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The M Dash

Live with purpose.

How to Budget for Work Clothes at 3 Stages of Your Career

June 09, 2015

You’ve heard the old adage a million times: Dress for the job you want, not for the job you have. What it really means: Your work wardrobe is a way of expressing your professional intentions. Whether it’s your first day on the job or your fifteenth year in the biz, you should dress like you mean it. But that doesn’t mean you have to blow your savings on work clothes along the way. You simply have to learn how to budget for work clothes, invest wisely and build thoughtfully.

As a general rule, plan to spend 5-10% of your monthly take-home income on clothes. What’s your take-home income? The part of your salary that actually ends up in your bank account after taxes, retirement savings (401k, IRA), and any other deductions. Here’s how that might pan out at different phases of your career.

If you just graduated from college…

As your start date for your job approaches, the “I have nothing to wear” feeling will set in. Don’t despair—everyone feels this way. Breathe, strategize, prioritize. Don’t buy things just because they’re cheap, and don’t buy party or weekend clothes right now. You’ll soon spend 70% of your waking hours at your job, so focus your attention (and your money) on this area of your life.

Break it down: Put aside $1,000 to get yourself started (use savings, get a freelance gig, or borrow from someone who’s willing to spot you). Do not buy cheap stuff—stay away from low-quality fast fashion. Instead, focus: Buy five quality outfits. These might consist of three good dresses ($450), three basic knits ($250), and two pairs of office-appropriate shoes ($300). These items will get you through your first two months on the job.

Fiscal outlook: If your take-home is $2500/month, put aside $125-$250 each month for workwear. Shop seasonally, rather than every month, so you’ll have $375-$750 to spend per season. Not bad! And if you don’t use up all $750, keep it on hand for when you stumble upon that too-amazing-to-pass-up item. Better yet: Invest it, and watch your fashion fund grow over time.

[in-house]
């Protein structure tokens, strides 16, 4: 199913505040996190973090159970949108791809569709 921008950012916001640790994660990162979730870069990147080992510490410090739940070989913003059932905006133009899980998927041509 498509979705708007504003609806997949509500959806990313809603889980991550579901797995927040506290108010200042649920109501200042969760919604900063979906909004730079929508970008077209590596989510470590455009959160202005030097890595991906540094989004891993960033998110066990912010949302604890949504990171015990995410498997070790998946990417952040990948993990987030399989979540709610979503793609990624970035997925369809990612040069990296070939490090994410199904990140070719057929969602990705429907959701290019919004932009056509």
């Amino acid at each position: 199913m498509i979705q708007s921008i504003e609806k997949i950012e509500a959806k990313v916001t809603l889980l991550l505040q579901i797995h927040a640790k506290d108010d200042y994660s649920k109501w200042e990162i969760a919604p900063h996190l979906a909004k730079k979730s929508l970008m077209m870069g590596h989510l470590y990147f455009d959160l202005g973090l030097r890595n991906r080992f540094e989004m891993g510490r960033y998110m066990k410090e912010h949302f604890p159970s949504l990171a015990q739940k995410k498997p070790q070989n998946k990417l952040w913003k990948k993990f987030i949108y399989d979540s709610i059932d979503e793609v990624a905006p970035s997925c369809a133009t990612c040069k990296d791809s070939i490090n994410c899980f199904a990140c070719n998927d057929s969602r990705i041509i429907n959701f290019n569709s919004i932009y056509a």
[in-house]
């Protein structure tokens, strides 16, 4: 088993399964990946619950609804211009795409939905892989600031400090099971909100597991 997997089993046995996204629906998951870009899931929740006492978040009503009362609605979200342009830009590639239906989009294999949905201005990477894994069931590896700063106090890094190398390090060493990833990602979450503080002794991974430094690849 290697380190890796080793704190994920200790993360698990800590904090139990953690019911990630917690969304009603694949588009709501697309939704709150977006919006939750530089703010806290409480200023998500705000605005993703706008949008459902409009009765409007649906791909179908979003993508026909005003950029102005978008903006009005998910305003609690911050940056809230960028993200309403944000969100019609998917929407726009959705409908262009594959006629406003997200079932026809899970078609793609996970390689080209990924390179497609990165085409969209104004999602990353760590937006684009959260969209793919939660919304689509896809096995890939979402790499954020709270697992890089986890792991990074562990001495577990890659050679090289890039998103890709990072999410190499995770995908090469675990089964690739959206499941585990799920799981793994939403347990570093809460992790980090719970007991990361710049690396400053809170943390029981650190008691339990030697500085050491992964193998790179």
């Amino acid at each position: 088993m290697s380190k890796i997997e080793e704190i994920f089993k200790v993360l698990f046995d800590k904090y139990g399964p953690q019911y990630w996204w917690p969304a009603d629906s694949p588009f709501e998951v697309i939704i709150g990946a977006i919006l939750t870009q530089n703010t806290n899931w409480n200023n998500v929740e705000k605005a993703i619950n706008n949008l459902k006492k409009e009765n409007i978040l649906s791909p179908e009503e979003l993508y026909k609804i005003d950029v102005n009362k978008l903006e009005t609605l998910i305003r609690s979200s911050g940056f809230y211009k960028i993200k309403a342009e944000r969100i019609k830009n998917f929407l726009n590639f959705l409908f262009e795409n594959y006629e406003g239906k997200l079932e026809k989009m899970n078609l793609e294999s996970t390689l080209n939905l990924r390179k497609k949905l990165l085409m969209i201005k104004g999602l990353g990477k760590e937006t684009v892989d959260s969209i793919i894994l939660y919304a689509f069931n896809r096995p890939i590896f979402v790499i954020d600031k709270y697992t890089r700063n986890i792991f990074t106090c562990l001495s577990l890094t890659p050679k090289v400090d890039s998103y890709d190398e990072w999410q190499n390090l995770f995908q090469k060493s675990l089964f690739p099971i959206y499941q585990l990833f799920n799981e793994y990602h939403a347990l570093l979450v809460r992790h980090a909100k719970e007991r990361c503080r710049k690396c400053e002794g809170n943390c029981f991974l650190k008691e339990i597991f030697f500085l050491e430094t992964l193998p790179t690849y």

If you are returning to the workforce after grad school…

Depending on whether you’re changing industries now that you have a graduate degree, you might not need to do much shopping—or you may have to start from scratch.

Do a careful inspection of all your pieces before you decide whether to wear, repair, or toss them. Check for moth holes, pills, and tired fabrics. Say goodbye to your favorite work cardigan if you’re swimming in it. Focus on fit—you don’t want to feel frumpy when you start your new gig.

Then, consider organizing a “workwear swap” with your classmates. Some of you are switching industries, and what you wore to your last job is no longer appropriate for your new one. In these cases, one professional woman’s trash is another professional woman’s treasure.

Fiscal outlook: Stick to spending 5-10% of your monthly income on clothes. As you earn more, that percentage should move closer to 5%.

If you get a raise…

High five! As far as your wardrobe goes, it’s time to live a little. Buy that piece you’ve been eyeing, and forever associate it with the fact that you rule. Then, reassess your clothing budget and proceed responsibly. You might be richer, but you should still be strategic about how you spend.

Fiscal outlook: Just because you’re earning more money doesn’t mean you need to spend more on clothes. Rather, consider how you’re allocating your clothing budget. If you’ve already got a solid foundation for your wardrobe, now might be a time to spend more on jewelry or an elevated work bag.

For more advice on how to outfit yourself for the office, check out Wear to Work: A Guide to Building Your Ultimate Professional Uniform, from which this post was excerpted.

Top photo by Takahiro Ogawa. Other images by Roberta Ridolfi